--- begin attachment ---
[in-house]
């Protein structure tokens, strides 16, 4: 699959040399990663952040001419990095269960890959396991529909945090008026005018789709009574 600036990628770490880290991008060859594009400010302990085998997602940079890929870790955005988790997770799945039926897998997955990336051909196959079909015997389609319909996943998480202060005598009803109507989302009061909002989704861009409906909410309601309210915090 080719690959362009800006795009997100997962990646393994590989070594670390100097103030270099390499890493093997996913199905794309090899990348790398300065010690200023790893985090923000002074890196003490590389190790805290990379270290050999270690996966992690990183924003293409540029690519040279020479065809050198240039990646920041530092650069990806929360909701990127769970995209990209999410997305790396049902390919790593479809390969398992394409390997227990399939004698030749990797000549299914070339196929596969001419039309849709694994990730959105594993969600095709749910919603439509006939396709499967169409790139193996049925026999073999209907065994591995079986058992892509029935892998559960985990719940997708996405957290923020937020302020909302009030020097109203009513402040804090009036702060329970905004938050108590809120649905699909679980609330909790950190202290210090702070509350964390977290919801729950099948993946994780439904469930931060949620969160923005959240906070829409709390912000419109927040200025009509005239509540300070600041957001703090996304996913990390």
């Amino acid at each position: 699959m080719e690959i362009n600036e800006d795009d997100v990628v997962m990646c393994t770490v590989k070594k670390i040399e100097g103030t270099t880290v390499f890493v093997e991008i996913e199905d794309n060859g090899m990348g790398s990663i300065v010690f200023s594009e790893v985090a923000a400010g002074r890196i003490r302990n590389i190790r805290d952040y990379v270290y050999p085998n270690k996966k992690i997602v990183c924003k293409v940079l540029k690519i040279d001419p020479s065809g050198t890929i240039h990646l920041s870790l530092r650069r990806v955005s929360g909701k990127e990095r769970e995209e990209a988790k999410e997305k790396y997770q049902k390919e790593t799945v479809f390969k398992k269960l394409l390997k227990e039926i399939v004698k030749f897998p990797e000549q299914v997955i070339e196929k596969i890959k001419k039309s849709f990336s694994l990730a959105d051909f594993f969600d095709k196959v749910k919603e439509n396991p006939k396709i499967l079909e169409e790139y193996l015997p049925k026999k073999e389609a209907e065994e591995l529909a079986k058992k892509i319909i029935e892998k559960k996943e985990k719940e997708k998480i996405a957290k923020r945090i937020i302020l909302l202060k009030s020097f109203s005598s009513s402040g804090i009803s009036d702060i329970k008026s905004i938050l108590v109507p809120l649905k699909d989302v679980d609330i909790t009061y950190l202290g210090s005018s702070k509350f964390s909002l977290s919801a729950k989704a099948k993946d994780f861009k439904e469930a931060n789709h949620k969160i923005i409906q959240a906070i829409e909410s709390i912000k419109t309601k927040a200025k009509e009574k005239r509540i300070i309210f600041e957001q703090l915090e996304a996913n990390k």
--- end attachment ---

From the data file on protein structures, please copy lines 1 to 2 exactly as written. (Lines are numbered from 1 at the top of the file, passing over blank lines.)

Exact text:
[in-house]
């Protein structure tokens, strides 16, 4: 699959040399990663952040001419990095269960890959396991529909945090008026005018789709009574 600036990628770490880290991008060859594009400010302990085998997602940079890929870790955005988790997770799945039926897998997955990336051909196959079909015997389609319909996943998480202060005598009803109507989302009061909002989704861009409906909410309601309210915090 080719690959362009800006795009997100997962990646393994590989070594670390100097103030270099390499890493093997996913199905794309090899990348790398300065010690200023790893985090923000002074890196003490590389190790805290990379270290050999270690996966992690990183924003293409540029690519040279020479065809050198240039990646920041530092650069990806929360909701990127769970995209990209999410997305790396049902390919790593479809390969398992394409390997227990399939004698030749990797000549299914070339196929596969001419039309849709694994990730959105594993969600095709749910919603439509006939396709499967169409790139193996049925026999073999209907065994591995079986058992892509029935892998559960985990719940997708996405957290923020937020302020909302009030020097109203009513402040804090009036702060329970905004938050108590809120649905699909679980609330909790950190202290210090702070509350964390977290919801729950099948993946994780439904469930931060949620969160923005959240906070829409709390912000419109927040200025009509005239509540300070600041957001703090996304996913990390």